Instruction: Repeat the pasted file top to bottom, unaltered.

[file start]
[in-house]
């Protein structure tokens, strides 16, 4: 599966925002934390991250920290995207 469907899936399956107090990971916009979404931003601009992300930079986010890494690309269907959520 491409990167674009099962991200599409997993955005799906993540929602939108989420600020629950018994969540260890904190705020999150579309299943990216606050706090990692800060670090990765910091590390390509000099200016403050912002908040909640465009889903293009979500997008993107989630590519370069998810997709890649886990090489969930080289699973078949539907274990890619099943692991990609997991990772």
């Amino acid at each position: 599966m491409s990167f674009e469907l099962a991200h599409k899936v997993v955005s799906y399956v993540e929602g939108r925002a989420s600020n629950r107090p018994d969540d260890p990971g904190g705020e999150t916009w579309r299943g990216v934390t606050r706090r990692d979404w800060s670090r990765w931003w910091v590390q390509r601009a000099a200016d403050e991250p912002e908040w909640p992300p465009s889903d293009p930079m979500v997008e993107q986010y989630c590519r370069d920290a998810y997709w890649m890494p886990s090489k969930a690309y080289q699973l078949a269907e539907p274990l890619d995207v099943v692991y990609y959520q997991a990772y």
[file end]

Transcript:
[in-house]
């Protein structure tokens, strides 16, 4: 599966925002934390991250920290995207 469907899936399956107090990971916009979404931003601009992300930079986010890494690309269907959520 491409990167674009099962991200599409997993955005799906993540929602939108989420600020629950018994969540260890904190705020999150579309299943990216606050706090990692800060670090990765910091590390390509000099200016403050912002908040909640465009889903293009979500997008993107989630590519370069998810997709890649886990090489969930080289699973078949539907274990890619099943692991990609997991990772």
């Amino acid at each position: 599966m491409s990167f674009e469907l099962a991200h599409k899936v997993v955005s799906y399956v993540e929602g939108r925002a989420s600020n629950r107090p018994d969540d260890p990971g904190g705020e999150t916009w579309r299943g990216v934390t606050r706090r990692d979404w800060s670090r990765w931003w910091v590390q390509r601009a000099a200016d403050e991250p912002e908040w909640p992300p465009s889903d293009p930079m979500v997008e993107q986010y989630c590519r370069d920290a998810y997709w890649m890494p886990s090489k969930a690309y080289q699973l078949a269907e539907p274990l890619d995207v099943v692991y990609y959520q997991a990772y």